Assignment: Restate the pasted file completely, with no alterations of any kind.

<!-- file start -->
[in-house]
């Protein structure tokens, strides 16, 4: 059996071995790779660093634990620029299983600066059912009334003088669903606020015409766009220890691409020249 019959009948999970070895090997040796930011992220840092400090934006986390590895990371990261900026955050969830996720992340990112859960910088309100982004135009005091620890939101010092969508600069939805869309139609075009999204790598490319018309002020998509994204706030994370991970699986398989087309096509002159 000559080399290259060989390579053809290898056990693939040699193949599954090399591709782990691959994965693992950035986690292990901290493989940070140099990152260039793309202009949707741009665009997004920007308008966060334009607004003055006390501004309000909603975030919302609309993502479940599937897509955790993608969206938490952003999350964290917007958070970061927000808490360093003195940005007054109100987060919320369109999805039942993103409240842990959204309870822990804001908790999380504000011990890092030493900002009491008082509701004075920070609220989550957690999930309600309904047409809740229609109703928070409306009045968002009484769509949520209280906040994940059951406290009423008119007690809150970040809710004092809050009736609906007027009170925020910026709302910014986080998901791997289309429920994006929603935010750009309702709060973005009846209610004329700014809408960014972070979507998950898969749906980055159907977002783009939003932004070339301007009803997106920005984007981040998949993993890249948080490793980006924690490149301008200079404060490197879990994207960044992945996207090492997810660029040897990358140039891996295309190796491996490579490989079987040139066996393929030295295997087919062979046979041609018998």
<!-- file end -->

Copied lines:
[in-house]
């Protein structure tokens, strides 16, 4: 059996071995790779660093634990620029299983600066059912009334003088669903606020015409766009220890691409020249 019959009948999970070895090997040796930011992220840092400090934006986390590895990371990261900026955050969830996720992340990112859960910088309100982004135009005091620890939101010092969508600069939805869309139609075009999204790598490319018309002020998509994204706030994370991970699986398989087309096509002159 000559080399290259060989390579053809290898056990693939040699193949599954090399591709782990691959994965693992950035986690292990901290493989940070140099990152260039793309202009949707741009665009997004920007308008966060334009607004003055006390501004309000909603975030919302609309993502479940599937897509955790993608969206938490952003999350964290917007958070970061927000808490360093003195940005007054109100987060919320369109999805039942993103409240842990959204309870822990804001908790999380504000011990890092030493900002009491008082509701004075920070609220989550957690999930309600309904047409809740229609109703928070409306009045968002009484769509949520209280906040994940059951406290009423008119007690809150970040809710004092809050009736609906007027009170925020910026709302910014986080998901791997289309429920994006929603935010750009309702709060973005009846209610004329700014809408960014972070979507998950898969749906980055159907977002783009939003932004070339301007009803997106920005984007981040998949993993890249948080490793980006924690490149301008200079404060490197879990994207960044992945996207090492997810660029040897990358140039891996295309190796491996490579490989079987040139066996393929030295295997087919062979046979041609018998």